How technology can be increased and used smartly is another big opportunity for the sectorHannah Marsh
JH: The simple answer is yes. The other bit of the business that I run at Yardi is the flexible workspace industry and there is an interesting
difference between it and the BTR sector at the moment. One group of my customers, the coworking sector, has got buildings that are
empty and the other group, BTR, has buildings that are full of people working from home.
The coworking companies are doing surveys with their members and finding that a lot of them can’t wait to get back to the office because their home broadband is so bad. Now I suspect that in a BTR development broadband is of a much higher standard than a
typical home internet connection, but the reality is that we’re going to be spending more and more of our time online, so it will require a
constant upgrade process to meet that capacity.
HM: We don’t see broadband raised as an issue very often on HomeViews. It’s almost an expectation from a resident’s perspective: “I’m
moving into a brand new building, so I’m going to have great broadbrand – it’s all going to be set up, it’s going to work”. It’s only really
brought up when there’s an issue.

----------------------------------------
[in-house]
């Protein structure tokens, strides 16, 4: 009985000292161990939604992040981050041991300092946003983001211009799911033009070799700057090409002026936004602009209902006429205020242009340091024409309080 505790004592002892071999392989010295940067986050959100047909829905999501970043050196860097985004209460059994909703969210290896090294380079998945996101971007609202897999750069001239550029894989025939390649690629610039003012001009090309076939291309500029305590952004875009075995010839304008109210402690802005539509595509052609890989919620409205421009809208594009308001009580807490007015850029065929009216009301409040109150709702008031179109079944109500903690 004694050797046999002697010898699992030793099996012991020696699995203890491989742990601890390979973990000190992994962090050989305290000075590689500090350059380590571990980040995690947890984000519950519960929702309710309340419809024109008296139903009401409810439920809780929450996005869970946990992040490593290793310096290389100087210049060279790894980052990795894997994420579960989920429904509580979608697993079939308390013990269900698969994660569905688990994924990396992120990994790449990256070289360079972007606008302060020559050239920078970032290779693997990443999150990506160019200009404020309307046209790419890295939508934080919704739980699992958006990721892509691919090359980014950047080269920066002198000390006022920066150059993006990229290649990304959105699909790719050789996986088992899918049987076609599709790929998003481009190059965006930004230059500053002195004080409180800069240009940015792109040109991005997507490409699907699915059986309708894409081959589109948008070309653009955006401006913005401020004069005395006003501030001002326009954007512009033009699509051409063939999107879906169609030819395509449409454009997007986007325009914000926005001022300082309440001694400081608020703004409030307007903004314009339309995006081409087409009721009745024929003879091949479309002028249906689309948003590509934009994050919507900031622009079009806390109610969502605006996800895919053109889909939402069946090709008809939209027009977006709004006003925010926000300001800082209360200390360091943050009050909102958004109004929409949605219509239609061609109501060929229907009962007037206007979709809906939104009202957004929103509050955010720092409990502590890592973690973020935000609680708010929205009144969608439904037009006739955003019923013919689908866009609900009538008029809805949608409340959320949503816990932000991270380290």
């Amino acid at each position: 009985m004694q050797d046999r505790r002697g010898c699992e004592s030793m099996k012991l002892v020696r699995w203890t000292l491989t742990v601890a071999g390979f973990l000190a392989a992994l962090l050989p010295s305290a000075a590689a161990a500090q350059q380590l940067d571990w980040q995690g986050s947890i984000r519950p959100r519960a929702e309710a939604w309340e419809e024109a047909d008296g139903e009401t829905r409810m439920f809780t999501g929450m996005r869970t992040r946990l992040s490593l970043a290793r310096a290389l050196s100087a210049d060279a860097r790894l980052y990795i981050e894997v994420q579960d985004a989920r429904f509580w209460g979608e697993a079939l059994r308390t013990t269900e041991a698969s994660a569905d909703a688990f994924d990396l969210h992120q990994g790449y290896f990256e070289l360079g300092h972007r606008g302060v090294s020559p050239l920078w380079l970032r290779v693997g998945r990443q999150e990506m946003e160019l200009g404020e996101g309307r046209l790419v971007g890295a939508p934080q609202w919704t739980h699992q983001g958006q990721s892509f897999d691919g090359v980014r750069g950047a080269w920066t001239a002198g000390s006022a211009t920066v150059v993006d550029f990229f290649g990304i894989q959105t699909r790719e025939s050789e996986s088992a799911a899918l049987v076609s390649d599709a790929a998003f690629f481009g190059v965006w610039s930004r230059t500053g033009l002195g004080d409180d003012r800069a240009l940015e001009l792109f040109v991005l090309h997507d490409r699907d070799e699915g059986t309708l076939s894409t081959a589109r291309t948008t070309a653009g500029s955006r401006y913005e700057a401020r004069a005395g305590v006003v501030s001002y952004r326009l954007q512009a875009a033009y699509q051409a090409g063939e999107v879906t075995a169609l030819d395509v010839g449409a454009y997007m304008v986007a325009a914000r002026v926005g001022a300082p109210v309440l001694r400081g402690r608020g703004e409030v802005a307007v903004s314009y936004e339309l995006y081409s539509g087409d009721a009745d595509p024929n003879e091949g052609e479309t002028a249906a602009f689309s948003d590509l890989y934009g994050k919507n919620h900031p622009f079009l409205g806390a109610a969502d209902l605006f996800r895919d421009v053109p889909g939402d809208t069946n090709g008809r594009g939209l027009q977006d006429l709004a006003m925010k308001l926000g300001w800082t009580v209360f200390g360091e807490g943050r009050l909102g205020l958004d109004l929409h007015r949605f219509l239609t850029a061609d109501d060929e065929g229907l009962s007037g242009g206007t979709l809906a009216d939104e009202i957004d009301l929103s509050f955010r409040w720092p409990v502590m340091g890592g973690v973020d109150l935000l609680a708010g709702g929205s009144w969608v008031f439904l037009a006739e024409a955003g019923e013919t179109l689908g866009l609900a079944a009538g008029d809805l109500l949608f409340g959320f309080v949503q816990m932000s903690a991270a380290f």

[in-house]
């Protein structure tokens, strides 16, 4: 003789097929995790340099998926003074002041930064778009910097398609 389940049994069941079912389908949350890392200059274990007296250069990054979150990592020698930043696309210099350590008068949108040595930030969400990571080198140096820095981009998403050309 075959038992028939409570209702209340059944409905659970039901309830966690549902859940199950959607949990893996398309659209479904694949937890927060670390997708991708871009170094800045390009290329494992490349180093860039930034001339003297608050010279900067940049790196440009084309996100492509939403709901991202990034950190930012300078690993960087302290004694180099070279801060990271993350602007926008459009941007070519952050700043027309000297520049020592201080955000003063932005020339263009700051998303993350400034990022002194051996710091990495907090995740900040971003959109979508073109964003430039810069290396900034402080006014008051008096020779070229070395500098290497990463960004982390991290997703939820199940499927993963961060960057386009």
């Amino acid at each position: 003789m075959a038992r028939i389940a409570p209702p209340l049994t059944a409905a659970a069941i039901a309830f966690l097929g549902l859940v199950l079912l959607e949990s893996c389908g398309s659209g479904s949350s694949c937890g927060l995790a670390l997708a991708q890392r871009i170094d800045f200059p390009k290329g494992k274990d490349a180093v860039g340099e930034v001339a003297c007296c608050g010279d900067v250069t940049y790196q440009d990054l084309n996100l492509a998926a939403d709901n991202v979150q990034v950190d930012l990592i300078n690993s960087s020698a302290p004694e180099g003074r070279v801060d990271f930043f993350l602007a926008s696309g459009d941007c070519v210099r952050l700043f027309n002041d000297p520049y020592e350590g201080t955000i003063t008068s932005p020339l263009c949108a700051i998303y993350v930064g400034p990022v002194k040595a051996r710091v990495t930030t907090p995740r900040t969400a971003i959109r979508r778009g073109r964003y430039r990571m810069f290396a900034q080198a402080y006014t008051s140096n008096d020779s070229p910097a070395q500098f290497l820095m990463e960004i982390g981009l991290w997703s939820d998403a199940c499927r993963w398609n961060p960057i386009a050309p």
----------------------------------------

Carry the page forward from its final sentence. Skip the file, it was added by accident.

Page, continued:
But I do think that there are other opportunities to improve the customer experience by using technology and that relates to making your residents feel safe, secure and looked after. For instance, a lot of maintenance calls could be fixed over video. And you could use technology to manage capacity within your communal spaces. So how technology can be increased and used smartly is another big opportunity for the sector.
KW: I think the biggest change [we’ve seen during the lockdown] is video has become acceptable and the norm. On the maintenance
point, if one of our maintenance guys had previously said: “We’re going to video call you to sort out a problem,” a resident would
probably think “Why are you doing that?” But now they will probably think: “Yeah, that makes perfect sense.” So I think video becoming the norm is a huge step forward.